Google mistakenly floods internet with dummy ads

Error came as trainees were being shown how to use system

The mistake is estimated to have cost $10 million. Photograph: Reuters

The mistake is estimated to have cost $10 million. Photograph: Reuters


A Google worker with a fat finger has committed a classic mistake in fast-moving electronic markets: hitting the wrong key during a training exercise, in the process injecting a dummy advert into a huge number of web pages and apps.

The error, which happened late on Tuesday California time, saw the fake advert - a blank yellow rectangle - appear on many websites and in apps viewed in the US and Australia for a period of about 45 minutes.

The failure to prevent such a basic human error is a black eye for Google, which has led the automation of online ad placement and is widely recognised as the leader in applying artificial intelligence to how such markets work.

Google confirmed the mistake on Wednesday and said it would “honour payments to publishers for any ads purchased”. It would not comment on the scale of the problem, but one ad industry source put the potential cost at $10 million (€8.8 million).

The mistake happened when a group of Google advertising trainees were being shown how to use the electronic system, said one person familiar with the error. One of the trainees went further than intended and actually submitted a “buy” order. The mistake was not noticed by anyone at Google for three-quarters of an hour, a lifetime in online auction markets, despite the wide reach that the advert was given.

Placed orders

The Google trainee placed orders at as much as 10 times the normal market price for the adverts, said two people familiar with the error. The orders were for more than $25 per CPM, or cost per thousand impressions - far higher than the $2-$4 market price of the ad space.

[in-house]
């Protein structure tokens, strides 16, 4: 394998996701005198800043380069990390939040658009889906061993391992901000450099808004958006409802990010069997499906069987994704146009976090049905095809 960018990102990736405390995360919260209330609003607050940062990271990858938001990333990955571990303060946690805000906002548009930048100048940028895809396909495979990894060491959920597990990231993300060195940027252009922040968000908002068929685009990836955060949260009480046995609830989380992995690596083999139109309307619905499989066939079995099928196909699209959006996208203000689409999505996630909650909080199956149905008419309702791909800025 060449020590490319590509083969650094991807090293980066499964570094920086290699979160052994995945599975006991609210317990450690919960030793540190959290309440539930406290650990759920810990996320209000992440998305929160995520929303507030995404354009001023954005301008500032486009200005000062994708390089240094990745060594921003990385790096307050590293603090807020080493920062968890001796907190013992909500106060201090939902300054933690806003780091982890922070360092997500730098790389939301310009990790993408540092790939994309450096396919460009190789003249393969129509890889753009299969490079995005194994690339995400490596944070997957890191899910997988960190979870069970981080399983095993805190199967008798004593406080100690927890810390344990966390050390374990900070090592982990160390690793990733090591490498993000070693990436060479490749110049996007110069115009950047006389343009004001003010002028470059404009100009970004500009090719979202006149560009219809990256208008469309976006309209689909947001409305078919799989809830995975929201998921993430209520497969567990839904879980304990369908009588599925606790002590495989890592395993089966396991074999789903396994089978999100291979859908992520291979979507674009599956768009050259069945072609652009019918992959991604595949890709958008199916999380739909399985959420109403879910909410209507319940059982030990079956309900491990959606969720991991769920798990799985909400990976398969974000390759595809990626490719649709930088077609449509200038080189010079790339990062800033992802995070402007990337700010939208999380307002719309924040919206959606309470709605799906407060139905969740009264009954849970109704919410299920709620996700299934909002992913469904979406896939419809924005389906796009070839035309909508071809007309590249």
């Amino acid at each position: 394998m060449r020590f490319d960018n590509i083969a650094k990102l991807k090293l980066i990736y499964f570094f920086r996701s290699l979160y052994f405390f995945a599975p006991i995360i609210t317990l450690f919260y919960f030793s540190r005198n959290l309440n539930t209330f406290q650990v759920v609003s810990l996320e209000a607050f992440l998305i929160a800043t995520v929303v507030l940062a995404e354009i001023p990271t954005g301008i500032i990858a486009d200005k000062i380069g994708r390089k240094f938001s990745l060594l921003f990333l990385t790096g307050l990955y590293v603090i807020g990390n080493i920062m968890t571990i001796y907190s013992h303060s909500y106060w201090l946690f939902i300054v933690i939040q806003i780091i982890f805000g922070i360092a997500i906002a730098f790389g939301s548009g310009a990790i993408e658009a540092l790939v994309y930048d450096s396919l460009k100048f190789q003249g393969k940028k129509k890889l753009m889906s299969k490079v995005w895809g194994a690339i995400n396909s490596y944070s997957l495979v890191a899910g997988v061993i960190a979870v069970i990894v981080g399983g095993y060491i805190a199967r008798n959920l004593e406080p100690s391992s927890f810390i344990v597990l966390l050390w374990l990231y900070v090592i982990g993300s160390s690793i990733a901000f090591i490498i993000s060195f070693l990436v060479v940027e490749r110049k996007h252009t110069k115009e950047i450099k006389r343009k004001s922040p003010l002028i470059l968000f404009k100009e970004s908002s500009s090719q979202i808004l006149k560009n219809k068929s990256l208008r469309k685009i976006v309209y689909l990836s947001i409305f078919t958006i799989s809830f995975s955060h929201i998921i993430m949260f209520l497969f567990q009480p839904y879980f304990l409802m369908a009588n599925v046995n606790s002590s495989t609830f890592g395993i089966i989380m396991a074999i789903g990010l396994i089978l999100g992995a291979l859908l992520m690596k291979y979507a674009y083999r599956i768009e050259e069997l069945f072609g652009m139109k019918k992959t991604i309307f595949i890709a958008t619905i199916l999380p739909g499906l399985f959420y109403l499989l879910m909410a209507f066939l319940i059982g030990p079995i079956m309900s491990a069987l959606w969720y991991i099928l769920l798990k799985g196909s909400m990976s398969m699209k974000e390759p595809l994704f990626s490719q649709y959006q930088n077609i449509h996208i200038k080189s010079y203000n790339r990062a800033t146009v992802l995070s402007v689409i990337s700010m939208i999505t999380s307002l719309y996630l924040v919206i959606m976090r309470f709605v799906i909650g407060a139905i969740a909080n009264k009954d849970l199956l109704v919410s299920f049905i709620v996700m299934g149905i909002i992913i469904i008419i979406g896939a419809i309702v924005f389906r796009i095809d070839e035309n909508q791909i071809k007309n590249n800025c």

The vulnerability to a such a basic human mistake shows how trading foibles familiar on Wall Street are creeping into the highly automated advertising business, where large volumes of inventory are bought and sold in real-time with the click of a button.

The advert was placed through Google’s AdX, a so-called programmatic system for buying space in a real-time auction across thousands of websites and apps. The ad was also placed through several exchanges run by other companies. However, it did not find its way into all online ad exchanges - something that would have made it pervasive on the internet during the fateful three-quarters of an hour.

“An advertiser training exercise led to an error where actual spend happened on publisher sites for approximately 45 minutes,” Google said. “As soon as we were made aware of this honest mistake we worked quickly to stop the campaigns running.”

The company said it was looking at putting safeguards in place to make sure the mistake could not happen again. – Copyright The Financial Times Limited 2018